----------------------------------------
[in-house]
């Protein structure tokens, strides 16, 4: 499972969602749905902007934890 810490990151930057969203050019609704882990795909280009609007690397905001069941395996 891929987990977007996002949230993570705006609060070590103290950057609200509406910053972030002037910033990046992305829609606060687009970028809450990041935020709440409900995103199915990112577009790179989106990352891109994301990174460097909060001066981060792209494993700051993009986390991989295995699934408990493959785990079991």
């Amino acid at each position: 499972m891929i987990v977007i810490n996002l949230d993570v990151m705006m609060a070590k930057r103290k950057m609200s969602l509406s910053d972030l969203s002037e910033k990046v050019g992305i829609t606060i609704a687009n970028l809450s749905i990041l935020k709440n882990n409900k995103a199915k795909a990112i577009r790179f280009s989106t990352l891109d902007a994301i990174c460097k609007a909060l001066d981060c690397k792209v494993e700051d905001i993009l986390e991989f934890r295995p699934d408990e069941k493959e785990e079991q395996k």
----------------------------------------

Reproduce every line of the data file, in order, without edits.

[in-house]
């Protein structure tokens, strides 16, 4: 499972969602749905902007934890 810490990151930057969203050019609704882990795909280009609007690397905001069941395996 891929987990977007996002949230993570705006609060070590103290950057609200509406910053972030002037910033990046992305829609606060687009970028809450990041935020709440409900995103199915990112577009790179989106990352891109994301990174460097909060001066981060792209494993700051993009986390991989295995699934408990493959785990079991």
């Amino acid at each position: 499972m891929i987990v977007i810490n996002l949230d993570v990151m705006m609060a070590k930057r103290k950057m609200s969602l509406s910053d972030l969203s002037e910033k990046v050019g992305i829609t606060i609704a687009n970028l809450s749905i990041l935020k709440n882990n409900k995103a199915k795909a990112i577009r790179f280009s989106t990352l891109d902007a994301i990174c460097k609007a909060l001066d981060c690397k792209v494993e700051d905001i993009l986390e991989f934890r295995p699934d408990e069941k493959e785990e079991q395996k």